Archive for the ‘Trucking Laws’ Category
DALLAS, TX – A large gas drilling truck from Badger Corporation of Pittsburgh went left of center on Dallas Pike Road shortly after 3 p.m. Tuesday, May 10, sideswiping an Ohio County School bus carrying three students home from school.
No students or drivers were reported injured at the time of the incident, officials said. The rear bumper on the bus and the truck’s wheels were damaged in the accident.
BROWNWOOD, TX – A pedestrian was killed early Thursday morning just after midnight on Highway 183 just north of Brownwood, TX when he was struck by an oncoming semi truck.
Brownwood is located in Brown County, Texas in the central part of the state, about 79 miles southeast of Abilene and about 68 miles nothwest of Killeen. ... Read More
According to Deborah A.P. Hersman, chairman of the National Transportation Safety Board, fatigue “is one of the most insidious issues in the transportation industry,” and more must be done to fight it, she said.
“We establish a 72-hour prior history in every NTSB investigation,” Hersman said at the National Press Club in Washington Nov. 16. “Unfortunately, we find fatigue in more incidents and accidents than you would think.”
She said the NTSB has recommended the Federal Aviation Administration set hours of service rules for flight crews, aviation mechanics and air traffic controllers, stating it took Congress to change century-old rail employee hours of service rules.
The Federal Motor Carrier Safety Administration, which has issued truck driver hours of service rules three times since 2003, plans to propose a new HOS rule early next year. Read more.
Truck accident lawyer
Truck accident attorney
On Friday, July 24, 2009 the National Highway Traffic Safety Administration (NHTSA) issued stringent new braking standards that will save hundreds of lives by improving large truck stopping distances.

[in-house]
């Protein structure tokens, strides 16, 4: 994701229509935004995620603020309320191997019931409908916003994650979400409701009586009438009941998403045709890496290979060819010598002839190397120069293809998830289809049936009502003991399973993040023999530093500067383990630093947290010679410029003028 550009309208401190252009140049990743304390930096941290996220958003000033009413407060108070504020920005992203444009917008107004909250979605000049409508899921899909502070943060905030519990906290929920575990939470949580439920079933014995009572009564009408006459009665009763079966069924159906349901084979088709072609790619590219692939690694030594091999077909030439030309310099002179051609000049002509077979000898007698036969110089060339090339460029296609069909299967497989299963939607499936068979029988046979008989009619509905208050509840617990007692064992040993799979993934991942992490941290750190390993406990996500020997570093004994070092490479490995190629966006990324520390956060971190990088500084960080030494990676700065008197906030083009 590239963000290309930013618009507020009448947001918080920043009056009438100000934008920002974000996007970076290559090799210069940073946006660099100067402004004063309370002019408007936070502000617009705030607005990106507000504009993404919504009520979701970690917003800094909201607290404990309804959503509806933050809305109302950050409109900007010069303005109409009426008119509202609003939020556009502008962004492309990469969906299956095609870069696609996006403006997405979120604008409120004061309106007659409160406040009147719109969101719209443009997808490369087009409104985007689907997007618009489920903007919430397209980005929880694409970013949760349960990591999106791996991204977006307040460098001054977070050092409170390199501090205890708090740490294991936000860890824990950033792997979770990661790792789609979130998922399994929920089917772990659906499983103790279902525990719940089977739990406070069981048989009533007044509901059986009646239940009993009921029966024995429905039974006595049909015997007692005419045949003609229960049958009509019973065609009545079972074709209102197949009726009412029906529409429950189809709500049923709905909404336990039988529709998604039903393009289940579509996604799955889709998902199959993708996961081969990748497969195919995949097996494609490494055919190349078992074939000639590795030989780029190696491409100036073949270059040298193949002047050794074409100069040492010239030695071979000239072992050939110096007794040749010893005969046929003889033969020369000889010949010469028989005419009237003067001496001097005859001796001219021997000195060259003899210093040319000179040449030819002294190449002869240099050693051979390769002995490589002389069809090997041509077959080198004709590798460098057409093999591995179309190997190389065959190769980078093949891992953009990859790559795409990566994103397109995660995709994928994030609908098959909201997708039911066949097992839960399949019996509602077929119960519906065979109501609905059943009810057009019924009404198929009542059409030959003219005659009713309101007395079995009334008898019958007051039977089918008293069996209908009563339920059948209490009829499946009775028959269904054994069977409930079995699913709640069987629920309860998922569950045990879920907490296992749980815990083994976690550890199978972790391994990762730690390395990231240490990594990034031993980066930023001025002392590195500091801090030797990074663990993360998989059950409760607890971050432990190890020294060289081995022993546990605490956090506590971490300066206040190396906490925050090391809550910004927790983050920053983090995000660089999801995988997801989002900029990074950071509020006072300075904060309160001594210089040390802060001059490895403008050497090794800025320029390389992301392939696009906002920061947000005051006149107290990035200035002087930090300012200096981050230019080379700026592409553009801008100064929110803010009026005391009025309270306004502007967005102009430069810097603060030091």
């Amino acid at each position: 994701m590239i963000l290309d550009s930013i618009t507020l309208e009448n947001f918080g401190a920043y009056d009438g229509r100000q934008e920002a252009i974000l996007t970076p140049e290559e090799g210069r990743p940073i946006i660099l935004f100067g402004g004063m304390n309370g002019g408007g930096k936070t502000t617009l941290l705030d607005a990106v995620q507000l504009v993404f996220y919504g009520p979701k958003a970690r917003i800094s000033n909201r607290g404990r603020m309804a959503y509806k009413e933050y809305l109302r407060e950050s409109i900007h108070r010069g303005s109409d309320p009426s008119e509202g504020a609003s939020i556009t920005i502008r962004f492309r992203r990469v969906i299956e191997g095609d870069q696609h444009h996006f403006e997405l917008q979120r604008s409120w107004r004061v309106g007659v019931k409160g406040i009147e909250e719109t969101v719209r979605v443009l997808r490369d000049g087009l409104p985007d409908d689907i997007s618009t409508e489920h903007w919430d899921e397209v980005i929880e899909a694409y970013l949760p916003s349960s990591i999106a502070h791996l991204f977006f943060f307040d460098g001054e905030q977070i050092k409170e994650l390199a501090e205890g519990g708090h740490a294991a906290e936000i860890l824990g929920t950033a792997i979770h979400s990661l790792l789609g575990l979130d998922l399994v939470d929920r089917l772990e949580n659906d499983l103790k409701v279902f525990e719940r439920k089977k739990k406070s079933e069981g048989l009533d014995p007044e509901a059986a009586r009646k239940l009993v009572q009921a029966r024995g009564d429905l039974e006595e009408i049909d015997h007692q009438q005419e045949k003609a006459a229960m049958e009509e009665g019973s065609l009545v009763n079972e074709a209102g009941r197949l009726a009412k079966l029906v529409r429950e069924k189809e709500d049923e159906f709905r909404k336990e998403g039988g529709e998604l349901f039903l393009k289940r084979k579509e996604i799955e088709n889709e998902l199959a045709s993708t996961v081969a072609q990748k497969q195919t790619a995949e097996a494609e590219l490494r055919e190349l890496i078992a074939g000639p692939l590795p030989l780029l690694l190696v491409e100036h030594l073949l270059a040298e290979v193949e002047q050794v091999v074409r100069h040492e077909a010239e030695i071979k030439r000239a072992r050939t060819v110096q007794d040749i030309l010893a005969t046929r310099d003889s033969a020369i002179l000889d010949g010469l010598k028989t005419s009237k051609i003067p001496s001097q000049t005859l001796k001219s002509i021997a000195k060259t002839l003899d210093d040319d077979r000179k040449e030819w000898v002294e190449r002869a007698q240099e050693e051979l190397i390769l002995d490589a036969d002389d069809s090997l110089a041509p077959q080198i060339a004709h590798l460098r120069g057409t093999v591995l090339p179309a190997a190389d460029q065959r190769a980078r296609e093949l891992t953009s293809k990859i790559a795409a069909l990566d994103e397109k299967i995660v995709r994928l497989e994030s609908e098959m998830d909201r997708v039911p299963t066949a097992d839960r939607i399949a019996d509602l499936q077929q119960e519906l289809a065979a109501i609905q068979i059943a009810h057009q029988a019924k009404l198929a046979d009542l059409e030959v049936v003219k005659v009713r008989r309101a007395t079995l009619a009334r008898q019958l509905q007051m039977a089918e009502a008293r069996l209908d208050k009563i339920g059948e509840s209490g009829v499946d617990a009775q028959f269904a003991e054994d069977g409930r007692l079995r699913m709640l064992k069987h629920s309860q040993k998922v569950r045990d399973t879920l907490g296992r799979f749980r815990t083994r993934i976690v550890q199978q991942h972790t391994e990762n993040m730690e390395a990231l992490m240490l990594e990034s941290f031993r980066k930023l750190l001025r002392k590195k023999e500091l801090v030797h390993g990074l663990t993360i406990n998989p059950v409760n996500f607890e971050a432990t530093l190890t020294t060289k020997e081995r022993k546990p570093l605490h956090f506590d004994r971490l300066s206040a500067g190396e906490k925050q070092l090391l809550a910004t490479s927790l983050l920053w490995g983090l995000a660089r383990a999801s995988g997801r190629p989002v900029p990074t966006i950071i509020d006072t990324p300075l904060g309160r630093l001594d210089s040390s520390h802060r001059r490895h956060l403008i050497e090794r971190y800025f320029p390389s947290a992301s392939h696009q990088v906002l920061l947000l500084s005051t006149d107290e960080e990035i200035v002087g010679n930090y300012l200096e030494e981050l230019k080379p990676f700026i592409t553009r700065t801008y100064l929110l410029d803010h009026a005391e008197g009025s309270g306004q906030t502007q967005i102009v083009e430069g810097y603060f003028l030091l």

The new braking standards require that stopping distances be reduced by 30 percent. NHTSA predicts that the new rules will reduce truck accidents and save 227 lives each year. The new rules are estimated to decrease property damage costs by over $169 million each year plus prevent 300 serious injuries.
The new rules require that a tractor-trailer moving at 60 miles per hour be able to come to a complete stop in 250 feet … down from 355 feet according to the old standard.
The new big rig truck regulations will take 4 years to be phased in, starting with 2012 models.
The new regulations should also accelerate the introduction of the newest braking technology into America’s commercial freight trucking fleets and will assist truck drivers in avoiding collisions with other vehicles on the road.
The new rules apply only to truck tractors. The ruling does not include single-unit trucks, trailers and buses.
The latest statistics from NHTSA are optimistic. They show that large commercial vehicles are involved less and less in fatal crashes. The number of people that were killed in crashes involving large trucks in 2008 was 4,229. That number is down 12 percent from 2007, where 4,822 deaths occured.
According to the press release on the new braking standards at the NHTSA website, secretary Raymond LaHood, of the US Department of Transportation (DOT) said, “Safety is our highest priority … Motorists deserve to know they are sharing the road with large trucks that are up to the safest possible standards, so they can get home alive to their families.”
Truck Accidents 360 is a personal injury lawyer directory and news blog where you can find truck accident attorneys.